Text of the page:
Gina used to have a recurring dream where her teeth would crumble in her mouth and fall out. Apparently, this is a common dream. Her mother used to have the same dream. And, shortly after Kayla went away to college, she called home to say that she had the teeth-falling-out dream, too.
A few weeks after that, Kim called home. She had never had the teeth-falling-out dream. However, she was sitting in class, and her teeth actually crumbled and fell out. Well, not all of them. Just two of them. And they weren’t teeth. They were caps. Nevertheless, if felt like her teeth disintegrated in her mouth, and the pieces came out.
Our dentist is Mark Dunayer He’s awesome. I always use Dr. Dunayer as the quintessential example of excellence in any field. When we run out of medical reasons to go to the dentist, we occasionally opt for some cosmetic dentistry, just because the experience is so satisfying. If you don’t look forward to a dental appointment, you owe it to youself to schedule some elective dentistry the next time you’re in the New York metro area. But I digress.
We were of course, surprised that Kim’s teeth had come undone. “Don’t worry,” we told her. “Dr. D will put things right.” And, of course, he did.
But this post isn’t about dentistry, it’s about Open Source business models. As with software, you could view dentistry as a service business or a product business. You could think of it as buying a filling, which comes with free installation — or getting a free filling, and paying a service charge for the installation. Or some combination of both. In any case, if the filling falls out in a few weeks, it’ll probably be replaced for free. Three years later, if it needs work, it’s more like upgrading to a new version than “supporting” the old.
How would dentistry work if it had to use an Open Source business model? Well, the fillings or crowns would need to be free. We’d have the option of installing them ourselves — although dentists would sell installation support. And they would also sell “support contracts” for preventive dentistry — cleanings and the like, as well as “bug fixes” — crumbling teeth. Perhaps the amount of money involved would be the same in either case.
So I consider the options. On the one hand, the original dental appliances are free, and I’m paying for a “support contract” in case I need help. On the other hand, I’m paying up front for a “license” to the crown and expecting some kind of implied warranty, for fitness or merchandisability, as the EULA would have it. The difficulty with Open Source dentistry is convincing the market that charging for “maintenance” and giving away the dental supplies doesn’t create a perverse incentive to do shoddy work. Things go wrong with dental work — even the best. It would definitely make sense to buy support contracts for free (excellent) dental work.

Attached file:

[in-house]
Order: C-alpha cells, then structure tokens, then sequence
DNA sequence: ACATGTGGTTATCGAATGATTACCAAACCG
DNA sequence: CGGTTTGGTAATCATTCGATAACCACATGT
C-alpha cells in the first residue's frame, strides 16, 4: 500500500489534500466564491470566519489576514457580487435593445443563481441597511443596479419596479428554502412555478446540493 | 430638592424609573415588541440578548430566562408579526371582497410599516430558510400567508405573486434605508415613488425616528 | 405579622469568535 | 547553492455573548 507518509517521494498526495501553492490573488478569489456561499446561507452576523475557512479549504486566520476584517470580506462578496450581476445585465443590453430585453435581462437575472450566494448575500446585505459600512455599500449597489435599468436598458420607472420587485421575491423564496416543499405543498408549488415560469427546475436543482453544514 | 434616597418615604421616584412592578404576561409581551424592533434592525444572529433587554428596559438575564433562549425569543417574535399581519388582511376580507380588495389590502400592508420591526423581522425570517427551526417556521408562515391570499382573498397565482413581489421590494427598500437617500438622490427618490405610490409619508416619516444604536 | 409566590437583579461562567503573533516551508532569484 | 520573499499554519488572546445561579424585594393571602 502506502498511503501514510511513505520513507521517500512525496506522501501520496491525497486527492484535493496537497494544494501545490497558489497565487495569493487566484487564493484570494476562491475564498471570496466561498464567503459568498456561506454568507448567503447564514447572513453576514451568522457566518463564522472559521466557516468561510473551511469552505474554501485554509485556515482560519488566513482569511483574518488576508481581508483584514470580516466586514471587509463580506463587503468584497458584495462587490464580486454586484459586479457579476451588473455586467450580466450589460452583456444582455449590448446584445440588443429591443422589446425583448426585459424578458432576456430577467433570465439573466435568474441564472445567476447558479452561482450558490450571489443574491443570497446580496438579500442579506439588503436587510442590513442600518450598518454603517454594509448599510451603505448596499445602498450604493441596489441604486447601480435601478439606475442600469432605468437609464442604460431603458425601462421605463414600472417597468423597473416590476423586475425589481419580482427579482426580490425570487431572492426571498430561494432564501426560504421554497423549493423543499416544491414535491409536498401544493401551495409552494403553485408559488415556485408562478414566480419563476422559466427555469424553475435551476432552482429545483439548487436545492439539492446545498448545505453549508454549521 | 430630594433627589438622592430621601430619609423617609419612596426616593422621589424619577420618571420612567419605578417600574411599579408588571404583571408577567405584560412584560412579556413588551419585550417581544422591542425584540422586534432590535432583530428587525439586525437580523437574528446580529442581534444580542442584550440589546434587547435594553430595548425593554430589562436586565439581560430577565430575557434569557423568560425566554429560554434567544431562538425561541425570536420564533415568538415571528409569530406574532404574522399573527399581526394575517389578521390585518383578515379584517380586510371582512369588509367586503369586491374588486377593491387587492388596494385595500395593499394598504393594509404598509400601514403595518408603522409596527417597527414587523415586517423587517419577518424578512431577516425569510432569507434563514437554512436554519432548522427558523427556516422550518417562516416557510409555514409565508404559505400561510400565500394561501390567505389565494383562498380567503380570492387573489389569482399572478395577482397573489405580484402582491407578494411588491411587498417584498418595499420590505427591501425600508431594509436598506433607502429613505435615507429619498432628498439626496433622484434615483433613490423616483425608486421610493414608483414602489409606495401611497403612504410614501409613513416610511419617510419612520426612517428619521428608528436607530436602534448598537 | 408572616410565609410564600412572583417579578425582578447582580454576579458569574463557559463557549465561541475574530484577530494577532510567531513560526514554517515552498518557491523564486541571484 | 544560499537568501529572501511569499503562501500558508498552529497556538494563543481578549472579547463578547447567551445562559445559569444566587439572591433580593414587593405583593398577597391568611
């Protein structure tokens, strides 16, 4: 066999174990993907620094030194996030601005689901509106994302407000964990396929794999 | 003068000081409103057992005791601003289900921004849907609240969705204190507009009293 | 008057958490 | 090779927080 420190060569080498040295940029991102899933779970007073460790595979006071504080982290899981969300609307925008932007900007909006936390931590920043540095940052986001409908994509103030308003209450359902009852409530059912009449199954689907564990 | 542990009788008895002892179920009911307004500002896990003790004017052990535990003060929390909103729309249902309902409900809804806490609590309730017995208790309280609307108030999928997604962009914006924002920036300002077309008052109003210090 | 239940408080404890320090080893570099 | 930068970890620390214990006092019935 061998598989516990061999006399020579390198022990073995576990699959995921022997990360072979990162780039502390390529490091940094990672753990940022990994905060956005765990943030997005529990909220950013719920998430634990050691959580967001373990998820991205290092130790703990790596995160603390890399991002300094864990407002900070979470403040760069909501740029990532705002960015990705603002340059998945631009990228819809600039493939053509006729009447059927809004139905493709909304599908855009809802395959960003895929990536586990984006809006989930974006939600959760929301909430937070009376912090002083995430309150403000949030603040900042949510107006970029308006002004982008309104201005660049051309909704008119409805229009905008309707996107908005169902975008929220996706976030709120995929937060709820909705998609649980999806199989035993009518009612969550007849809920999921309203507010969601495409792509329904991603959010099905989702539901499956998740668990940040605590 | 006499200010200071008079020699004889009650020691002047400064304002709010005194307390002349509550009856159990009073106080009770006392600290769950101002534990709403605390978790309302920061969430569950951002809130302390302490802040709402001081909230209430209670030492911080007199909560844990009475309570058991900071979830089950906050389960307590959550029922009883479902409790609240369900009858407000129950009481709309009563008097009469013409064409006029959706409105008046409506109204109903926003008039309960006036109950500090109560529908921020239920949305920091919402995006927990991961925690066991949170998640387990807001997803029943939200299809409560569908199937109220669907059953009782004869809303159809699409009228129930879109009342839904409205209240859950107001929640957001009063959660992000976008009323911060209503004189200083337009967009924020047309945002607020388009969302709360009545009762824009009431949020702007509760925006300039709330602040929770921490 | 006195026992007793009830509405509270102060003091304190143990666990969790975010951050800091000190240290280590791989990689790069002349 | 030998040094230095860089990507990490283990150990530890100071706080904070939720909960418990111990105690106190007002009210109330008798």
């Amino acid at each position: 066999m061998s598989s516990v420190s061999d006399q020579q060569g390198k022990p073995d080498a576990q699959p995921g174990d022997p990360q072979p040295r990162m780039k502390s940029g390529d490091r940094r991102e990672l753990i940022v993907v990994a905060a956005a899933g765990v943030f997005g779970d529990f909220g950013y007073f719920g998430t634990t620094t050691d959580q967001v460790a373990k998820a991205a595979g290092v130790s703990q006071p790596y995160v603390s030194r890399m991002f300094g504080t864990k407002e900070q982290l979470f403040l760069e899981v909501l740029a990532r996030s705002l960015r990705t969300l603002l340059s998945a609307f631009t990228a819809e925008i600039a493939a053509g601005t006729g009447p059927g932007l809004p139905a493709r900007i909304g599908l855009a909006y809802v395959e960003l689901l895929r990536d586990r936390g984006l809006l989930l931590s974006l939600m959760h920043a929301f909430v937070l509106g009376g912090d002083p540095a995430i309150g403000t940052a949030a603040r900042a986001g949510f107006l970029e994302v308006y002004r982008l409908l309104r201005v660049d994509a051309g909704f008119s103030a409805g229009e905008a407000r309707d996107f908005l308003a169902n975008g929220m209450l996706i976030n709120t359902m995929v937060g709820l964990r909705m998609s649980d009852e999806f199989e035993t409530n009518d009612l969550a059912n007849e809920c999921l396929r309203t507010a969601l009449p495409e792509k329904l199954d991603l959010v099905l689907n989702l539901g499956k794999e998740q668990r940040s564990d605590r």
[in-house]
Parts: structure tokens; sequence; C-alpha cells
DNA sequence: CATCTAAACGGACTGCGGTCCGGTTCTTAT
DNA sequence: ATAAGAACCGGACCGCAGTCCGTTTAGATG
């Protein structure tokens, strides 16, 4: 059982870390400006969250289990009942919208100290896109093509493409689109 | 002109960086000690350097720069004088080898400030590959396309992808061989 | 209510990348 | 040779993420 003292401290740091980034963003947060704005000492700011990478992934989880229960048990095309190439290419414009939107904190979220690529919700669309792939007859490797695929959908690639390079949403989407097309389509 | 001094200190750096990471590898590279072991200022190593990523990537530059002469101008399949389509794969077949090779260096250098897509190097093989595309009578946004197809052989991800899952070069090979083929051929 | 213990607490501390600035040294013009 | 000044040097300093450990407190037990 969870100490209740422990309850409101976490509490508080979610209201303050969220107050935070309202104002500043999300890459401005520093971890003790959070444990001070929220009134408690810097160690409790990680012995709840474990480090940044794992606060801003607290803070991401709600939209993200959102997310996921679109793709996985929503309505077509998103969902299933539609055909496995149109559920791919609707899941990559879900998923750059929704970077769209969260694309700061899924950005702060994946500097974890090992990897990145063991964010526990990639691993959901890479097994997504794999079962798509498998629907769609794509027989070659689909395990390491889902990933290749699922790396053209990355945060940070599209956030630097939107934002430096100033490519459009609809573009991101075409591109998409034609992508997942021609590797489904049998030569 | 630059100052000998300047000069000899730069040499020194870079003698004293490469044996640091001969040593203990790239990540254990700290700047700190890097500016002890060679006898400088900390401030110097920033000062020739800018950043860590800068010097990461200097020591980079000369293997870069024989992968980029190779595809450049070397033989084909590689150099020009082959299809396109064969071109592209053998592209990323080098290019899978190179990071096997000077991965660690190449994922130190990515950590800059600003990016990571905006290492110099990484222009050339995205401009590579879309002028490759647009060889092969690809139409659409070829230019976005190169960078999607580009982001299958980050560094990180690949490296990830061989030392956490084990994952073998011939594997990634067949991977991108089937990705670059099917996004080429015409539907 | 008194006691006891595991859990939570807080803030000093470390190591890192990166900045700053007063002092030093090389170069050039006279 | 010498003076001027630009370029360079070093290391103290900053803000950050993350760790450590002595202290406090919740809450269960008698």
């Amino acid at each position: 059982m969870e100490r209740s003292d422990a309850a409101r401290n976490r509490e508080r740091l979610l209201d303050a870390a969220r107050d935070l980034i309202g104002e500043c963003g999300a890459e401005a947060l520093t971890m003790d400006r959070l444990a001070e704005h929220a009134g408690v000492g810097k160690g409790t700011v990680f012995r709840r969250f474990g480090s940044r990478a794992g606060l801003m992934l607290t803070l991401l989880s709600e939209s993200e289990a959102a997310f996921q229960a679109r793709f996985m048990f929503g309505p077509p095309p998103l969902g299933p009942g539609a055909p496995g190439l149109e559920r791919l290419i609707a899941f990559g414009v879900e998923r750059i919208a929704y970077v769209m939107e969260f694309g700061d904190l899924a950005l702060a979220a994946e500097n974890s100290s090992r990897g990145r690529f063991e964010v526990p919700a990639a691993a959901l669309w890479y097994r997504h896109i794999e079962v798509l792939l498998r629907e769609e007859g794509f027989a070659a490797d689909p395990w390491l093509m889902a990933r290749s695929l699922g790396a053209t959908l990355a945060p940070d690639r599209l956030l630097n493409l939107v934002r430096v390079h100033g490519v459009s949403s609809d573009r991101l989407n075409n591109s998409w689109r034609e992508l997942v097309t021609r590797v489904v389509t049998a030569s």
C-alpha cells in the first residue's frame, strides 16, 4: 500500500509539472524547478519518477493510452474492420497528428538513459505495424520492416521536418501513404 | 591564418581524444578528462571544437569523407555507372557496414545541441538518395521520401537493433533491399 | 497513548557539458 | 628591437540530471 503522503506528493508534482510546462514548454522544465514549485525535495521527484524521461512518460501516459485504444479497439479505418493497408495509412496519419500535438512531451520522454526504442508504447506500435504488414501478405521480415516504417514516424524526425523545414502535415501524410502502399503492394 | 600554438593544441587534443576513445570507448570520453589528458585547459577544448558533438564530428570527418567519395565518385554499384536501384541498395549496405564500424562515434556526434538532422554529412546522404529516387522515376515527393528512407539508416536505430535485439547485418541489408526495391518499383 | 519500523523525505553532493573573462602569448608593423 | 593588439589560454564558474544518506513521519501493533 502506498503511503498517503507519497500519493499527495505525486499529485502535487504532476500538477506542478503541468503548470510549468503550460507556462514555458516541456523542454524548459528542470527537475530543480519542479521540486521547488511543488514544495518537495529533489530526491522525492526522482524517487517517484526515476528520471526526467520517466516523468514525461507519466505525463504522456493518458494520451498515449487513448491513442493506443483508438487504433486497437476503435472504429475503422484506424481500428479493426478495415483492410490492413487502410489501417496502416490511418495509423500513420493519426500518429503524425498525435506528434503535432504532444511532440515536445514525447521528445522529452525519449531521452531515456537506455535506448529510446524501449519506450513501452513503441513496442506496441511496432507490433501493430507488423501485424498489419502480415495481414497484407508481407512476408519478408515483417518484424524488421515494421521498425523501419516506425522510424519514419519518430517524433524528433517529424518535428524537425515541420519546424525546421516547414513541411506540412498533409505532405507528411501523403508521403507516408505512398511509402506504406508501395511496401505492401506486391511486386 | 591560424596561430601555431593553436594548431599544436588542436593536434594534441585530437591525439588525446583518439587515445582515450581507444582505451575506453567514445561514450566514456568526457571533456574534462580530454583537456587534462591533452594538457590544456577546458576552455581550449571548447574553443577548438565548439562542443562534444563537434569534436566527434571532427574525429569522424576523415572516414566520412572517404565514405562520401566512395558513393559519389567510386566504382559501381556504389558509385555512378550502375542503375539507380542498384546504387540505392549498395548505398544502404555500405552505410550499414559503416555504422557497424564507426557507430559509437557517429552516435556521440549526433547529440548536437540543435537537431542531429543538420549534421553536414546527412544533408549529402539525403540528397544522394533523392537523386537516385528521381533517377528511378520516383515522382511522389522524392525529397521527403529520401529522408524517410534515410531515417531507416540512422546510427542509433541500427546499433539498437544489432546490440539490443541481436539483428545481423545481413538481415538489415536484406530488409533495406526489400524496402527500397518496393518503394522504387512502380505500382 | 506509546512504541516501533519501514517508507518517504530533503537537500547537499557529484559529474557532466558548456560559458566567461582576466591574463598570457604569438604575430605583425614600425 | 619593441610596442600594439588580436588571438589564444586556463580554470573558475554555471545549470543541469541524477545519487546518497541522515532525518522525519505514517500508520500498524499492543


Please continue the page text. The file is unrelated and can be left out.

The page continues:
How different is the software business and dentistry? Would we be as comfortable paying for support for free dentistry as we are for free software? And then there’s the “free-as-in-freedom” issue. Aren’t there laws preventing anybody from practicing dentistry? Wouldn’t “free-as-in-freedom” dentistry need to abolish such restrictive practices? Or do we think software licenses are bad but dentists should be licensed? Perhaps the software and dental equipment shouldn’t have licenses, but the programmers and dentists should be licensed? Why would we license dentists if we don’t license programmers? And there’s still the “free-as-in-beer” aspect. Now that we’ve convinced ourselves that free software isn’t socialism, I guess it implies that free dentistry wouldn’t be socialism either. Or would it?
I’m confused. But I do know this: if your software fails, you can still chew your food.